While stories about human rights abuse increasingly dominate mainstream media channels, first-hand accounts from individuals who have been impacted by it are not as often heard or broadcast.
The stage play Seven puts the focus on the real-life experiences of seven women from different countries. The show, classified as a “documentary play,” takes interviews with these women verbatim and renders them into monologues and scenes.
“Most people are not familiar with this play. It’s relatively new, and most people don’t see it as a typical play: it’s monologues by seven women that are patched together,” says Rachel Walzer, director of Black Stripe Theater’s upcoming production of Seven. “The women don’t relate to each other. It’s not a story about seven women; it’s seven stories that happen to be spoken in different places.”
Written by seven women playwrights in collaboration with the characters’ real-life counterparts, Seven addresses such topics as domestic abuse, poverty, rape, and the marginalization of women. The stories within feature the likes of a Russian woman who founded the first domestic abuse hotline in her country when there was no support for victims; an Afghan activist whose life was threatened because she delivered medical aid to women who were oppressed under Taliban rule; a Nigerian woman who is helping provide impoverished young women with education and opportunities; and a Pakistani woman who was gang raped, brought her rapists to justice, and improved conditions for women in her community.
Walzer explains that, while these women come from different countries, cultures, and religions, their stories share some unifying factors.
“The common denominator is that they suffered horribly simply because they are women in their societies, or because they’re poor women in their societies. They were abused, their rights were abused … The other common denominator—and this is what makes them all heroes—is that they were victims but eventually they overcame their victimhood, and they became leaders and educators in their own communities.”
Premiered in New York in 2008, Seven has been performed internationally over the years, from Sweden and Argentina to Nigeria and India, and the script has been translated into 25 languages.
While many productions of Seven are performed as a series of read or spoken monologues, Black Stripe’s production aims to tell the women’s stories more vividly through scenes that incorporate music, dance, and other art forms. After most performances, the production crew and cast will also hold discussions to share thoughts and ideas with the audience about the issues.
“It’s not a typical play. It’s based on these seven patchy monologues, and we’re adding visuals and sound to it,” Walzer explains. “If people come with that understanding—it’s monologues that have been enhanced—I feel they will walk out intrigued and hopefully satisfied.”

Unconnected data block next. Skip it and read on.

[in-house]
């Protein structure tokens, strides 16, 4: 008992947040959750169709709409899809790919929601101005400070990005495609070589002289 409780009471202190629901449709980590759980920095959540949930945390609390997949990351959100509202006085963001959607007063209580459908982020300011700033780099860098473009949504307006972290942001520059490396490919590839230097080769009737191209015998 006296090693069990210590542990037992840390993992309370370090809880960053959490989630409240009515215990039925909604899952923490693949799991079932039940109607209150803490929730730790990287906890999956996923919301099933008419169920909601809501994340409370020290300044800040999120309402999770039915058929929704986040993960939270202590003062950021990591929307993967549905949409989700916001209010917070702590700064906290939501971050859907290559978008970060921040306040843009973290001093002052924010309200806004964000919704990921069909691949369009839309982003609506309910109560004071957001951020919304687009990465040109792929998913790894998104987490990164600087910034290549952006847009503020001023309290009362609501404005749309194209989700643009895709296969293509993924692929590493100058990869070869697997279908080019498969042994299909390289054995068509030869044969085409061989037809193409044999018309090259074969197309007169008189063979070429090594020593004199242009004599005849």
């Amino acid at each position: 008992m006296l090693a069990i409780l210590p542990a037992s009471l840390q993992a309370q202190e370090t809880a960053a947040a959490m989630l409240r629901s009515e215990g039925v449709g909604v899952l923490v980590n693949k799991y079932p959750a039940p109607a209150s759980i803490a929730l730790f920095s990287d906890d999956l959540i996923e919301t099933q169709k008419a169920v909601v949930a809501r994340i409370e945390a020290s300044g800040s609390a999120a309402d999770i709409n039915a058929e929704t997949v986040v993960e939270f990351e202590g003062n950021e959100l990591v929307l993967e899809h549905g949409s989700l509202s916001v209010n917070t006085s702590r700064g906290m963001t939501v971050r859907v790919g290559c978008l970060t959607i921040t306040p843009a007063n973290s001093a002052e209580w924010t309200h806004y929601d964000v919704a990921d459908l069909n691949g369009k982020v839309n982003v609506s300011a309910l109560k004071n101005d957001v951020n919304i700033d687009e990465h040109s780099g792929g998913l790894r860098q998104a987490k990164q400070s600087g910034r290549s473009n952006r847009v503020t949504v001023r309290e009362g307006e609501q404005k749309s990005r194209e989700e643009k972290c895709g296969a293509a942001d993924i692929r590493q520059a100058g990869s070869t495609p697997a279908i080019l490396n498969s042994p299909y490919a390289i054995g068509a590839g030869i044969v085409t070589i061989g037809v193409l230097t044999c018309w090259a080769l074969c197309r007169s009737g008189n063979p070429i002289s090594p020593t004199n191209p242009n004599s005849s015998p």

“Having different actors, music, [and] dancers creates a connection, not just with the audience but between the different situations,” says Sarajean Rossitto, who is producing Black Stripe’s Seven as well as acting in it. “The universality is the underlying thing about any human rights issue. But it’s easy to say, ‘That’s their culture. That’s the way people think in that society. I wash my hands [of it]; it has nothing to do with me.’”
Rossitto also addresses the pertinence of performing Seven in Japan, stating that the struggles present in the seven women’s countries also exist domestically, albeit in a different way.
“Compared to the other topics, [domestic abuse is] something that people have heard about but don’t actually know about in Japan,” states Rossitto. She also comments on Japan’s limitations on freedoms of speech and assembly, experienced by the woman in Nigeria; limited access to obstetricians and gynecologists for women in rural Japan; and human trafficking, an issue explored in a scene describing a Cambodian woman’s fight against sex trafficking in her country. “Every topic, we can find a connection.”
While the play explores heavy subject matter, Walzer hopes that audiences can take away positivity and have important conversation.
“I hope people in that theater appreciate the artistic presentation of the show; however, not leave the theater thinking they saw a show,” the director states. “I’d like them to leave the theater feeling that they’ve just been in a conversation with people who have shared the most raw, honest experiences in their lives … I’d like audiences to feel they could be asking questions, igniting more of the topic, and, cliché, but do something about it. Or empathize in a way that things can improve in your own family, or out there in the world.”
Black Stripe Theater presents Seven. Apr 14-15, 7:30pm; Apr 16-17, 2 & 7:30pm. ¥3,500-4,000. Trance Mission Theater, Yoyogi 4-50-8, Shibuya-ku. Sangubashi. www.blackstripetheater.com